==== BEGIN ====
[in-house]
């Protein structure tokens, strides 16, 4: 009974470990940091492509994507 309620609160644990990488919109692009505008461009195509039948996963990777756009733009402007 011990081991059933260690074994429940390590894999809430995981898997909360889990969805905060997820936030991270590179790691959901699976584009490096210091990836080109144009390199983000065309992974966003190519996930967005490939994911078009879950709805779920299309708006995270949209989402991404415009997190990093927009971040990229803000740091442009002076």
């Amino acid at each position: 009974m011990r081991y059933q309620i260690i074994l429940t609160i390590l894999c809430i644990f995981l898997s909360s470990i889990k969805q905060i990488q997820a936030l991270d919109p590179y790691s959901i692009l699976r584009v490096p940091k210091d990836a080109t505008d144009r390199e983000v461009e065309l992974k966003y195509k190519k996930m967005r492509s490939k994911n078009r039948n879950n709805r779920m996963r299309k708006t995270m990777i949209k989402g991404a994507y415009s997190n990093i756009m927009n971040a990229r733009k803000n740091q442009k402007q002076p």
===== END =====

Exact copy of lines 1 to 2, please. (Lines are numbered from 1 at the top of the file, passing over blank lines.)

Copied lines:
[in-house]
């Protein structure tokens, strides 16, 4: 009974470990940091492509994507 309620609160644990990488919109692009505008461009195509039948996963990777756009733009402007 011990081991059933260690074994429940390590894999809430995981898997909360889990969805905060997820936030991270590179790691959901699976584009490096210091990836080109144009390199983000065309992974966003190519996930967005490939994911078009879950709805779920299309708006995270949209989402991404415009997190990093927009971040990229803000740091442009002076």